18 November 2009
Oscar Pistorius' artificial limbs provide "major advantage for sprinting"
by Kate Melville
Human performance experts say that the artificial lower limbs of double-amputee Oscar Pistorius give him a major advantage over his competition - chopping at least 10 seconds off the 400-meter sprint. The findings, released publicly today, were compiled by of Peter Weyand of Southern Methodist University in Dallas and Matthew Bundle of the University of Wyoming and published in the Journal of Applied Physiology.
The test results were acquired as part of the legal appeal process undertaken after the governing body of Track and Field (International Association of Athletics Federations (IAAF)) banned Pistorius from able-bodied track competitions, including the Olympics.
In banning Pistorius, the IAAF had concluded on the basis of other data that Pistorius' J-shaped, artificial lower limbs (known as "Cheetahs") gave him a competitive advantage over able-bodied competitors. The ban, however, was subsequently overturned on appeal to the Court of Arbitration for Sport (CAS) in Lausanne, Switzerland. The case has been considered a landmark in the eligibility of disabled athletes and the regulation of prosthetic technology in sport.
"Pistorius' sprinting mechanics are anomalous, advantageous and directly attributable to how much lighter and springier his artificial limbs are. The blades enhance sprint running speeds by 15-30 percent," said Weyand. Below the knee, Pistorius' limbs weigh less than half as much as the limbs of an able-bodied male sprinter.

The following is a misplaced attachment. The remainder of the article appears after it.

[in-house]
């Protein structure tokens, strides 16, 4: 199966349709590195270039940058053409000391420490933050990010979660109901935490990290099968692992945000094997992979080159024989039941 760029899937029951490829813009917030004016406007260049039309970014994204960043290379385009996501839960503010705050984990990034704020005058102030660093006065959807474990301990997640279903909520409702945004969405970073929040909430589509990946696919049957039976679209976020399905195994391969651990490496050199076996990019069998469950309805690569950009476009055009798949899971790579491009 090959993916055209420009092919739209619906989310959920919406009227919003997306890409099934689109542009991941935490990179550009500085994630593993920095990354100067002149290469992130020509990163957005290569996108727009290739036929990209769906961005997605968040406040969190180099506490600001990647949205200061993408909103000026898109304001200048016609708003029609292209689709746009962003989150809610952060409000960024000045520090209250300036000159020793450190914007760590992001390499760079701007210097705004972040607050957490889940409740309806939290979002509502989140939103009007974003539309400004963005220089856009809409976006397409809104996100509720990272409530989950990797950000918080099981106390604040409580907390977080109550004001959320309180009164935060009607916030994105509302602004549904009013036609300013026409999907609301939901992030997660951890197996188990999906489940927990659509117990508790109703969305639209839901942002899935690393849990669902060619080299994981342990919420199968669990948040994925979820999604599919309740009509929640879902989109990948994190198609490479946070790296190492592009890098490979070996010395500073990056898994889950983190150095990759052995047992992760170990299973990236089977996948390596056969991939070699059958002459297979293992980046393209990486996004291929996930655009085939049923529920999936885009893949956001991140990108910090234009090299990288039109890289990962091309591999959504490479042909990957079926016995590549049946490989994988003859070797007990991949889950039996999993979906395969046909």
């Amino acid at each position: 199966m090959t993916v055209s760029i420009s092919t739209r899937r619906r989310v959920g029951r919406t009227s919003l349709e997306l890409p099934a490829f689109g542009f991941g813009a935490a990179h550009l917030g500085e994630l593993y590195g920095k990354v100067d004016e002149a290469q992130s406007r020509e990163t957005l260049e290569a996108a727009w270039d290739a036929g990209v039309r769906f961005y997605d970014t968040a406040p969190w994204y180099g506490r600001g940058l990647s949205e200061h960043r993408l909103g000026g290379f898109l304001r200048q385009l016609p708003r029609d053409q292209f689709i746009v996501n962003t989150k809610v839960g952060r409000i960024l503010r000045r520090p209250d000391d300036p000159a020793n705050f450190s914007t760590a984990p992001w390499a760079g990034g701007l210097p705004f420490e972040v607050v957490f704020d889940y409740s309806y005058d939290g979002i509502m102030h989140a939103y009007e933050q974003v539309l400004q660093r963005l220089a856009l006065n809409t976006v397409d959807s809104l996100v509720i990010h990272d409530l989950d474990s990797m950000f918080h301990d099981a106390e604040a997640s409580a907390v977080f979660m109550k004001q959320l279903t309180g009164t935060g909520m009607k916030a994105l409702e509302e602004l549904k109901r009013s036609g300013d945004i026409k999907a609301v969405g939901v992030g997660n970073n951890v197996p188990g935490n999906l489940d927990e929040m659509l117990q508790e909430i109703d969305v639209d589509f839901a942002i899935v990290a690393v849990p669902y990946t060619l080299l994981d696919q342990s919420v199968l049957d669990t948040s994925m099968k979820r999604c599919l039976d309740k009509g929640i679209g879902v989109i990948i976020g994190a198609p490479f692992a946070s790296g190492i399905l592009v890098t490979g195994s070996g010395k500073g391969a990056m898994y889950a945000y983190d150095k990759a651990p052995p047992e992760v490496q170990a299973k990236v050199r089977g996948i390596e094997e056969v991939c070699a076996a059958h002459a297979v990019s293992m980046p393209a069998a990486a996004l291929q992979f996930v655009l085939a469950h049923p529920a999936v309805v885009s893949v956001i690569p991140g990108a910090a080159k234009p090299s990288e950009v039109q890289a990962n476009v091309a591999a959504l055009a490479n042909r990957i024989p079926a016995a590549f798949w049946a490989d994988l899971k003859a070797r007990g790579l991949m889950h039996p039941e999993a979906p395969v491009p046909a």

Co-researcher Bundle added that most of the 15-30 percent speed advantage is explained by how quickly the lightweight blades allow him to reposition his limbs: "Even in comparison to those male sprinters with the most extreme adaptations for speed in recorded human history, Oscar Pistorius has limb repositioning times that are literally off the charts. Usain Bolt is considered somewhat freakish because he outruns his opponents by 2-4 percent. At top speed, Oscar Pistorius repositions his limbs 15 percent more rapidly than six of the most recent world record holders in the 100 meter dash, including Usain Bolt."
Specifically, the researchers established that:
- Pistorius' lightweight blades allow him to reposition his limbs 15.7 percent more rapidly than five of the most recent former world-record holders in the 100-meter dash.
- The springy, lightweight blades allow Pistorius to attain the same sprinting speeds while applying 20 percent less ground force than intact-limb runners.
- The springy blades reduce the muscle forces Pistorius requires for sprinting to less than half of intact-limb levels.
"We are pleased to finally be able to go public with conclusions that the publishing process has required us to keep confidential until now. We recognized that the blades provide a major advantage as soon as we analyzed the critical data more than a year and a half ago," concluded the researchers.
Source: Southern Methodist University